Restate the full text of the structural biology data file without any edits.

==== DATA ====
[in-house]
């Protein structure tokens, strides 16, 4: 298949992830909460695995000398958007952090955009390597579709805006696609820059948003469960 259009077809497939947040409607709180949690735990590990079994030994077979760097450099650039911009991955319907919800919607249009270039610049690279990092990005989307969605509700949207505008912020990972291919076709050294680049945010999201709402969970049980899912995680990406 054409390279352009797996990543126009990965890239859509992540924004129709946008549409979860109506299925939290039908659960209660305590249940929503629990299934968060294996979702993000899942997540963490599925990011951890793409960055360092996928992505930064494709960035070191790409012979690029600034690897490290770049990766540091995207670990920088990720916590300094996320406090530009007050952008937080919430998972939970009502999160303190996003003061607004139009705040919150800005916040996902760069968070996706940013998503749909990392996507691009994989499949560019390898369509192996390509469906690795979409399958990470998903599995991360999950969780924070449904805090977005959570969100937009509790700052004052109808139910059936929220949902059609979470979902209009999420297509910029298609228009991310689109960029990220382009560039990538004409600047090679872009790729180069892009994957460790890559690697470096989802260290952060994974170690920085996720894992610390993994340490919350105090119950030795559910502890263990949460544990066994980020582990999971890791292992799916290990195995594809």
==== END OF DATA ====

[in-house]
């Protein structure tokens, strides 16, 4: 298949992830909460695995000398958007952090955009390597579709805006696609820059948003469960 259009077809497939947040409607709180949690735990590990079994030994077979760097450099650039911009991955319907919800919607249009270039610049690279990092990005989307969605509700949207505008912020990972291919076709050294680049945010999201709402969970049980899912995680990406 054409390279352009797996990543126009990965890239859509992540924004129709946008549409979860109506299925939290039908659960209660305590249940929503629990299934968060294996979702993000899942997540963490599925990011951890793409960055360092996928992505930064494709960035070191790409012979690029600034690897490290770049990766540091995207670990920088990720916590300094996320406090530009007050952008937080919430998972939970009502999160303190996003003061607004139009705040919150800005916040996902760069968070996706940013998503749909990392996507691009994989499949560019390898369509192996390509469906690795979409399958990470998903599995991360999950969780924070449904805090977005959570969100937009509790700052004052109808139910059936929220949902059609979470979902209009999420297509910029298609228009991310689109960029990220382009560039990538004409600047090679872009790729180069892009994957460790890559690697470096989802260290952060994974170690920085996720894992610390993994340490919350105090119950030795559910502890263990949460544990066994980020582990999971890791292992799916290990195995594809």